Alexander Zemlianichenko Jr./Bloomberg via Getty

Gas pipelines in Russia, where the economy has benefited from high fossil-fuel prices.

Wind, by contrast, offers a good match to seasonal demand. Globally, wind-energy capacity has reached almost 500 gigawatts — half the electricity-generating capacity of the entire European Union — with hardly a dent in the global resource. Acknowledging wind's potential and complementarity to solar power would make Helm's overall thesis much more scientifically credible. Unaccountably, he simply reiterates his long-standing scepticism, asserting that wind “has little to contribute at scale”.

Helm eschews detailed references and endnotes, declaring that he wants readers “to think longer-term and generally”. Yet in some areas, the simplifications matter. Most fundamentally for a book stressing techno-fixes, it omits the complexity of the innovation and dissemination processes. It skims over the depth of government involvement in almost all emergent industries. And it ignores the vast literature on the 'technology valley of death' — in which billions in energy research and development investment have often failed to deliver commercial industries at scale. Today's dramatically reduced costs of solar and wind of course benefited from research, but can be traced more directly to deployment policies in Europe, the United States and China that built demand and scale. Helm also overlooks other interdependences: companies will chase new technologies much harder when the market is large, as it is now.

To Helm, Europe is always wrong. In his view, the EU's Emissions Trading System to put a cap and price on CO2 is a failure, along with its renewable-energy policies. (Yet surely, having both some carbon price and policies to build low-carbon industries is better than having neither?) He avers that the decline in US emissions over the past decade, as shale gas has displaced coal, makes Europe “look foolish” — even though US emissions per capita remain 2.5 times those in the EU. He lambasts Germany's energy-transition plan, which focuses on efficiency and renewables, yet his overall thesis implies that a similar strategy — already much cheaper thanks to the advances made — is going global.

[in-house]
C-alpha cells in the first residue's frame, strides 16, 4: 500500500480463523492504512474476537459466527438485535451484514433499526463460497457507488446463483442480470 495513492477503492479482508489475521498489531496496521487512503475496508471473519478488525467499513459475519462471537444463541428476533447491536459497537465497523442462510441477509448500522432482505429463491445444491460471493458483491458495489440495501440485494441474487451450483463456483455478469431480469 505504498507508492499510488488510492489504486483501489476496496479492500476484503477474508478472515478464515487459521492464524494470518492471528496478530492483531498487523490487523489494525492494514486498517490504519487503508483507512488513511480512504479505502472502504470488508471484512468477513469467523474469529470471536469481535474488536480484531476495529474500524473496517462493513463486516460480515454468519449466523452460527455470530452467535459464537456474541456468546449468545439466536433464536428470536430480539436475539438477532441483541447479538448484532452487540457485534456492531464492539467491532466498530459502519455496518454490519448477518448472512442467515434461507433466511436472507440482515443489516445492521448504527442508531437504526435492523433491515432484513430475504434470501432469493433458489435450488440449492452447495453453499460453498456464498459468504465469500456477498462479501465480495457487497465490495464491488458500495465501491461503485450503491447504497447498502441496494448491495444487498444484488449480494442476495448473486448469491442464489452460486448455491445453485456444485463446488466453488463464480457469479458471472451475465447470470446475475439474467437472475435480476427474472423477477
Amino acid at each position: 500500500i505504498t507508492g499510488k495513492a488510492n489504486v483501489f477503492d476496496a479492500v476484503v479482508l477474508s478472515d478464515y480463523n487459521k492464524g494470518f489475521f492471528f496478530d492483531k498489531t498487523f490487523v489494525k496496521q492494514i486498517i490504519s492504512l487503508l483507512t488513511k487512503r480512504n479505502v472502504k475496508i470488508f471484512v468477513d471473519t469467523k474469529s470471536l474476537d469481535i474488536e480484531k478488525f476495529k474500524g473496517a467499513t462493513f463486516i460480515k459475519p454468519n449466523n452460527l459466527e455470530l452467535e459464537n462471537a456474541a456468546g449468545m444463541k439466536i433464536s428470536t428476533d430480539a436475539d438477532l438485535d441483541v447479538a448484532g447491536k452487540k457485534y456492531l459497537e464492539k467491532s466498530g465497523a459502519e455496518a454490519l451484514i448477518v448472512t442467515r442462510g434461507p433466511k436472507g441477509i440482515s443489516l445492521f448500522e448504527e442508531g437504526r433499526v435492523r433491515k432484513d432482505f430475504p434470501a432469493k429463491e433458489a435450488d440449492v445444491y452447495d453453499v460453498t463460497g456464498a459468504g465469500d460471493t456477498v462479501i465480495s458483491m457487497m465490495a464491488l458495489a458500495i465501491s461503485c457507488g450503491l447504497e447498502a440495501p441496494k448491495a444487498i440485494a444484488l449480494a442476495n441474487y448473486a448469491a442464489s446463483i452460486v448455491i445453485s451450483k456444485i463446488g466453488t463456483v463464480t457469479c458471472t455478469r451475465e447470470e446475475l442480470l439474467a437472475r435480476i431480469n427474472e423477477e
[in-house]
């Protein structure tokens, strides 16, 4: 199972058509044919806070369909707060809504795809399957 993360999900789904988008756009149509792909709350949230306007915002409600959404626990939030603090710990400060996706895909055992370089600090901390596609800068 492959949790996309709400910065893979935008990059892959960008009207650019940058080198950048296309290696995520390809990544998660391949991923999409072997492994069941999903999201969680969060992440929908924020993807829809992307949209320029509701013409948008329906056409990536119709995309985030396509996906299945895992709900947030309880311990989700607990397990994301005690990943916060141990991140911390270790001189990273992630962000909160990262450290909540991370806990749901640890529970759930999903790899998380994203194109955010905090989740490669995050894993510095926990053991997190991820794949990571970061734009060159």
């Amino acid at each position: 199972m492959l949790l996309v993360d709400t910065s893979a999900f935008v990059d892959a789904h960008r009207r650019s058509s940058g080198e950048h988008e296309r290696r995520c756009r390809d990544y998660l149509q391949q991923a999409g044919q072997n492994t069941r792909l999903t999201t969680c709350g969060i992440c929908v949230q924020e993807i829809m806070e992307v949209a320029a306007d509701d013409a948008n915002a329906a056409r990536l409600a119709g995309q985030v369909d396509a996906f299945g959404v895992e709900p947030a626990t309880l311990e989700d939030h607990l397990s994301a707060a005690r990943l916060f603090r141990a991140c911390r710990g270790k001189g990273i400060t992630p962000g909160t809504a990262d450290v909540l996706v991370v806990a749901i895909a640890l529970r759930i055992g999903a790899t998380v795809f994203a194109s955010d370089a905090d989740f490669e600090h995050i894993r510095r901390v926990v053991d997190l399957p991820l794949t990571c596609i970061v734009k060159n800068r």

“The energy world is in revolution mode, with impacts that will reverberate throughout the century.”

More interesting is the book's sweeping discussion of the geopolitical consequences of energy transition. Chapters on the United States, Middle East, Russia, China and Europe each outline how energy has been interwoven with their history. Helm caricatures China as the villain, partly because of its emissions, but does acknowledge its burgeoning efforts to tackle these. He sees a difficult economic transition there, because new manufacturing technology confers no natural comparative advantage.

Helm notes that Russia may struggle after hugely benefiting from a decade of high oil and gas prices. Despite arguing that natural gas has a central role in the transition, he is suspicious of the country's intention to diversify gas export routes by building more pipelines. Most alarming is Helm's perspective on the Middle East. With the oil-price collapse, he foresees the current turmoil in the region worsening, as desperate regimes are no longer able to buy off domestic discontent.

In a similar tour d'horizon, he surveys implications for companies and market structures. He notes that the ratio of oil reserves in the ground relative to annual production, long used by investors as a measure of asset value, is going to be redundant. Provocatively, he sees political leaders such as Russian President Vladimir Putin and King Salman of Saudi Arabia as the only supply-side players who might plausibly disinvest from fossil fuels. Finally, he looks at how electricity markets are likely to restructure to accommodate the growing dominance of renewables and other low-carbon sources, which could become so cheap that their use will hardly be constrained. In this, he sees “slow death” for the fossil-fuel industries.

The combined economic and political shocks since 2008 have had many of us squinting at the past to read the runes. The energy world is in revolution mode, with impacts that will reverberate through the century. Burn Out is one of the first to offer a big picture view of why, and how.